A few notes on the recent budget, and other events, to examine how they promote/subvert Babasaheb’s ideals of ‘liberty, equality and fraternity’.
One of Gaddar’s popular songs goes something like:
India is a land of good fortune,
There is no dearth of any (natural) wealth here,
There are fields that yield golden harvests,
And rivers that are immortal,
But like the saying goes, squalor reigns everywhere in the land—
Although you’ve everything you need (to fulfill your destiny)—
Because Shani dances on your son-in-law’s tongue!
Through the Covid era and earlier, it’d seem Modi never failed to change his suits twice or thrice a day. What does it matter, as this India Today report says1, if over 25 million, or half of all Indian factory workers, had lost their jobs in manufacturing; services, the largest contributor to GDP, had also taken an immeasurably severe beating—what does it matter? As I had said earlier, the lockdown drove more than a third of India’s workforce out of work2. It had also shaved off around a quarter of the overall GDP itself, according to various estimates.
But Modi’s confidence can look away from any lockdown damage, in complete insouciance, and play with peacocks etc. Like his bête noire, Nehru, he has been chosen as the country’s Supreme Son-In-Law. Neither had ever done an honest day’s labour to earn his rozi roti—one as part of the Brahmin aristocracy and the other as the same aristocracy’s most energetic karyakarta in recent decades—how do the travails of the Bahujan laboring majority matter to him?
The official figure of the Covid death toll in India is around half a million. But according to a study by the Centre for Global Health Research at the University of Toronto, the actual number of mortalities could be six times that number. Or 3.2 million3. Or several times more than the combined number of deaths due to all the wars with external ‘enemies’—with Pakistan, China and misadventures in Sri Lanka—and ‘internal’ wars—conducted on freedom fighters and revolutionaries in Kashmir, Northeastern states, Punjab, the Adivasis in Dandakaranya etc— and the major natural calamities—cyclones, earthquakes etc— that hit India in the last 75 years!
There have been other studies, research which also came up with estimates much higher than the official figures. The import of all these estimates is this: that Covid in India is/was an epochal catastrophe. Ideally, that should warrant a complete shift in a country’s direction, priorities and thinking, to put it mildly.
If India wishes to survive, it needs to think like major European economies after the Second World War. Or Russia, or Japan. Or even Iraq or Iran after the many wars in the past three decades. Or China after all the massive tragedies it had suffered for most of the 20th century until the 70s. India needs to think very hard because it has barely survived Covid, thanks to largely not looking at the dark world of the Bahujan majority, or the informal economy.
Covid was/is about healthcare or lack of it. The health of citizens had become an imperative function of all modern states across the world in the last one century. And you’d think at least Covid would have knocked some sense into the Indian state’s head. But no.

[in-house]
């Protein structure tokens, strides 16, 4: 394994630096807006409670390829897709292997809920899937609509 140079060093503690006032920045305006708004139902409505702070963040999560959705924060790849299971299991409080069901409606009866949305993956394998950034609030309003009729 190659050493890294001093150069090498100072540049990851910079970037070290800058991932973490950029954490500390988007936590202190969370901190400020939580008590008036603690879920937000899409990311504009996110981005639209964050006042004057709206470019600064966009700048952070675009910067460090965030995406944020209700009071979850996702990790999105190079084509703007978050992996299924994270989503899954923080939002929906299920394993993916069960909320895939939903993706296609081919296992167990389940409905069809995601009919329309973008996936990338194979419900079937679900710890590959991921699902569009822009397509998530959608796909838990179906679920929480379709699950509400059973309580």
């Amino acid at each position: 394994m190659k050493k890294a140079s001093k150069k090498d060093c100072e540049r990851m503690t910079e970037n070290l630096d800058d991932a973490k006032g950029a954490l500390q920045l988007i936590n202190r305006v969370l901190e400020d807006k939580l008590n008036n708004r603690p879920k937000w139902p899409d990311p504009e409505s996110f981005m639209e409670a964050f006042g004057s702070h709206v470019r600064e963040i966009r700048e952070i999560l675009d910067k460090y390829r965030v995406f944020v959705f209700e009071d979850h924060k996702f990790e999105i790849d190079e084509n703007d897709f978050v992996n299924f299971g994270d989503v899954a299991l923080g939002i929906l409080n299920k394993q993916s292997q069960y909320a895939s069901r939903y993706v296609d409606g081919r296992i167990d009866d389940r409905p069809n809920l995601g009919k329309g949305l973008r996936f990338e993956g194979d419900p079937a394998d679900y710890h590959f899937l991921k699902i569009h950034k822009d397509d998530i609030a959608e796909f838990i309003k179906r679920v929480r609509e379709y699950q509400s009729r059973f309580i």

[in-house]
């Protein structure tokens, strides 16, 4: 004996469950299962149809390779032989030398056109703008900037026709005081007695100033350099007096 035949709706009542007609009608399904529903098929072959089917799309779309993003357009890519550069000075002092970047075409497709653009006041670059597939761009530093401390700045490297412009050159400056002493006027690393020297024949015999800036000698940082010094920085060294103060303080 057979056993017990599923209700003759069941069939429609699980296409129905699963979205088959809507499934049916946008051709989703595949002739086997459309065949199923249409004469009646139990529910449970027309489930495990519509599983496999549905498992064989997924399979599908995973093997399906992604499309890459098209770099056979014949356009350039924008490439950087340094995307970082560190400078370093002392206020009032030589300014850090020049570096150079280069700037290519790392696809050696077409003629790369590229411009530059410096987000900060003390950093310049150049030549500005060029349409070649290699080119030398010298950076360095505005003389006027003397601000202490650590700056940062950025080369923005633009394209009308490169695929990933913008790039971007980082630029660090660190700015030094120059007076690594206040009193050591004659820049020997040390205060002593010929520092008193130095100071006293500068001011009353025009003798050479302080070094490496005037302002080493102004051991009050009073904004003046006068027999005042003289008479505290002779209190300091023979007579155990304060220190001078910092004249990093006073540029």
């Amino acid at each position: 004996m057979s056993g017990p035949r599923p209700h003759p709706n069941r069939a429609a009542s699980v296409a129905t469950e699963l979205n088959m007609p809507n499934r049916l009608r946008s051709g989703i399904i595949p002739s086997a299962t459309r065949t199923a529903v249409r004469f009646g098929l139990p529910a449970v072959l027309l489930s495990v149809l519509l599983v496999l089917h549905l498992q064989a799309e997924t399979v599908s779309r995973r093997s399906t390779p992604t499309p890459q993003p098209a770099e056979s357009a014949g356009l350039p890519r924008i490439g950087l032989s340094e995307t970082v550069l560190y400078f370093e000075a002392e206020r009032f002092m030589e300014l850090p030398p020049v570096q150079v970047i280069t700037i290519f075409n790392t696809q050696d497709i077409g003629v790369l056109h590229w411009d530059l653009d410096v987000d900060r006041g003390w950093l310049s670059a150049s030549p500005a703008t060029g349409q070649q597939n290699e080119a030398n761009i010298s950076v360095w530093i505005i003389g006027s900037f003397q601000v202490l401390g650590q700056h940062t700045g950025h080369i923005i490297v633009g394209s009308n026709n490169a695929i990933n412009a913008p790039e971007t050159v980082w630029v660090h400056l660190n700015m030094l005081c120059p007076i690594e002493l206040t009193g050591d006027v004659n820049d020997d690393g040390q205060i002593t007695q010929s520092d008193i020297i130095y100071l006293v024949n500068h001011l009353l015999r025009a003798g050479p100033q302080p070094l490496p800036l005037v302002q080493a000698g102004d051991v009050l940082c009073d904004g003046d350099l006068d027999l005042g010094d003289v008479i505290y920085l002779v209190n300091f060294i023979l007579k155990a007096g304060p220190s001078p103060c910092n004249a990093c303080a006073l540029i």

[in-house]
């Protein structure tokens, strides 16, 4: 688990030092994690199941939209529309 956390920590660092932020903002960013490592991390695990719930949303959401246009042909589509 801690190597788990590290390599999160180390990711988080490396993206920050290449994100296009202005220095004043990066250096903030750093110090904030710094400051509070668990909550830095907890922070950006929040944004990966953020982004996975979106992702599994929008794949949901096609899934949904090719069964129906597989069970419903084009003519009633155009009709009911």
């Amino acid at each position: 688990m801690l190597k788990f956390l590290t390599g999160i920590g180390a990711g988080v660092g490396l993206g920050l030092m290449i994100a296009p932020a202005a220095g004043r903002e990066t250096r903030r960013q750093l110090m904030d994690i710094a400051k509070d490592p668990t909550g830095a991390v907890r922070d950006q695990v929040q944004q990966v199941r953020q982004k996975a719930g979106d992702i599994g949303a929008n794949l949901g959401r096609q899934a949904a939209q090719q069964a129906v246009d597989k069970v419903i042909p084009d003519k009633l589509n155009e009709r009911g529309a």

The poorest, the most war ravaged, the least democratic and the worst of failing states: the Indian state spends overwhelmingly less than all of them, with a handful of exceptions.
In almost 90% of countries across the globe, government healthcare expenditure on every individual’s health is more than in India. From Angola to Australia to Argentina, Egypt to Estonia to Equatorial Guinea, Sweden to South Africa to Serbia. It’s not just Western Europe and North America (where it is 50-100 times more than in India, on average), it is also in Middle East and North, Sub-Saharan Africa, Latin America and so on: they all spend 5-20 times more than India, according to the World Bank, in dollar terms.4
The world average is 671 dollars. The Indian government’s spend is around 20 dollars, or 1/33th the world average.
The key to understand whether any state is medieval or modern or pure sanatani (or pre-historic) is to compare how much a government spends on every citizen or subject’s health. To catch up with the world, the Indian government has to spend over 33 times what it does now on health. It took a giant revolutionary step in that direction a few days ago through the Union Budget 2022-23 by increasing the allocation to healthcare by a gigantic 0.2% over the previous year’s revised budget!5
It’s an impossible task, you might say, more than sisyphean. But there is a silver lining: no member of the Brahmin-upper caste ruling class has ever let that thought (of equal healthcare for even the Bahujans) even enter their imagination. Think of it this way: it becomes a task only if someone plans to work on it, no? No one did in the past 75 years.
It is utterly foolish to imagine what didn’t happen in 1947, in Nehru’s time, to be accomplished now, in Modi’s time. Or in the next 100 or 1000 years. It isn’t a question of who’s the bigger Shani-in-law—Nehru or Modi or any of those who came after Nehru and before Modi. It’s a question of who does the Indian state represent, whose interests are its only interests. In simpler terms, who does Shani work for? The Devtas, or the Brahmins-upper castes, in even simpler terms. That’s India’s founding contradiction.
For the suffering Bahujan majority, especially millions of whom had to walk home during the first lockdown, this harsh truth should have become plainer during the last couple of years: that they need to fend for themselves. They can’t ever depend on any Devtas.
Picture courtesy: the internet.